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Comparison of Preferred Learning Styles for International and Domestic Undergraduate Engineering Students

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Conference

2011 ASEE Annual Conference & Exposition

Location

Vancouver, BC

Publication Date

June 26, 2011

Start Date

June 26, 2011

End Date

June 29, 2011

ISSN

2153-5965

Conference Session

A Global Engineer: International and Domestic Engineer

Tagged Division

International

Page Count

11

Page Numbers

22.353.1 - 22.353.11

Permanent URL

https://peer.asee.org/17634

Download Count

19

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Paper Authors

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Isaac W. Wait Marshall University

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Isaac W. Wait is an associate professor of engineering in the College of Information Technology and Engineering at Marshall University in Huntington, West Virginia. Dr. Wait teaches and conducts research in the areas of water resources and environmental engineering. Dr. Wait joined Marshall in 2009 after teaching for four years at the American University of Sharjah, in the United Arab Emirates.

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Andrew P. Nichols Marshall University Orcid 16x16 orcid.org/0000-0003-1760-2393

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Wael A. Zatar Marshall University

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Abstract

Comparison of preferred learning styles for international and domestic undergraduate engineering studentsStudents come from a wide variety of social, economic, experiential, and educationalbackgrounds, and have correspondingly varied preferences in learning styles. While manystudents utilize multiple learning modes and adapt their preferred learning styles to suit theconditions of a particular course, other students are dependent on a single style of learning andare thus sometimes less able to change how they learn when circumstances dictate.There are a variety of tests that have been developed to help classify preferred learning styles,and among the most widely-used is the VARK test that profiles learning preferences according todegree of utilization in four categories: Visual (V), Aural / Auditory (A), Read / write (R), andKinesthetic (K). Takers of the VARK test are classified according to how strongly they prefer torely on each style when learning, and results vary from a preference on a single learning style(typically rare), to learners who utilize all four learning styles with approximately equalpreference (far more common).Culture is a powerful influence on the way that people learn, but limited analysis is available onthe specific differences between the distribution of preferred learning styles of undergraduateengineering students in the United States with the distribution of preferred learning styles ofinternational engineering students abroad. With the expansion of American-style universitiesthroughout the world, teaching styles that were developed with American students in mind areoften being adopted in educational environments where the distribution of preferred learningstyles may be significantly different. This can lead to confusion among instructors when studentsdo not respond to learning activities in the same ways that the instructors are used to, andreduced learning efficacy by students when instructors do not tailor learning activities to matchlocal variations in learning preferences.The VARK test was administered to undergraduate engineering students at an ABET-accredited,American-style university in the Middle East Gulf region, and compared to a database of VARKtest results from engineering students in the United States. The distributions in learning stylepreference for these two groups were compared using statistical methods (e.g., Z-test, Chi-squared analysis, etc.). Findings indicate significant (p < 0.01) differences in the proportion ofstudents in each population who demonstrate a mono-modal preferred learning style; amongstudents at the Middle East university, for example, 22.0% are classified as mild aural / auditorylearners, compared to only 4.1% of Americans. Similarly, students at the Middle East universityexhibited a significantly higher proportion of students with a mild preference for visual learning(14.6% vs. 1.9%). The implication of these findings are that, in cases where the American modelof university education is being exported to engineering programs at universities overseas, or insituations where international students enroll in engineering programs in the US, instructors mayneed to tailor expectations and learning activities to accommodate the significantly higherproportion of international learners who have a preference for a single learning style.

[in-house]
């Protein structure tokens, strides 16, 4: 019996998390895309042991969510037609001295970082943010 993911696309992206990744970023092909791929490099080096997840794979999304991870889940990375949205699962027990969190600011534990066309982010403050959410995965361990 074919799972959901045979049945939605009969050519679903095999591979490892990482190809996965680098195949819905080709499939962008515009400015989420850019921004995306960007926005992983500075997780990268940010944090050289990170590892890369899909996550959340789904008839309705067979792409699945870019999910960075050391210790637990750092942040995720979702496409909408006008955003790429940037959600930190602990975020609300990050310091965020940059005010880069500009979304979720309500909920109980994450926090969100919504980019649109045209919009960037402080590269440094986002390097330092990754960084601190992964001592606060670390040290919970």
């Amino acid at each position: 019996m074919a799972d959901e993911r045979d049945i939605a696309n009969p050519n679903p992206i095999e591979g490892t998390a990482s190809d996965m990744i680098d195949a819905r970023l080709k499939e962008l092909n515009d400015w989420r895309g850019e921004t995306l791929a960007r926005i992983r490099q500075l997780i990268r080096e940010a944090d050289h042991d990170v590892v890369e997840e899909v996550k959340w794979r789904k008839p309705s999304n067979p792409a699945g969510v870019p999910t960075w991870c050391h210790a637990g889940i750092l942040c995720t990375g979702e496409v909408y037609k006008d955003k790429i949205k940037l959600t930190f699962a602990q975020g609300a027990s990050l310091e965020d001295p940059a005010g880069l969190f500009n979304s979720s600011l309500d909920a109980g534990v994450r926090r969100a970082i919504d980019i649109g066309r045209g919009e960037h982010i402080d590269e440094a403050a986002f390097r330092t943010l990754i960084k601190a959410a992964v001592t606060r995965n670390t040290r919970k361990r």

Wait, I. W., & Nichols, A. P., & Zatar, W. A. (2011, June), Comparison of Preferred Learning Styles for International and Domestic Undergraduate Engineering Students Paper presented at 2011 ASEE Annual Conference & Exposition, Vancouver, BC. https://peer.asee.org/17634

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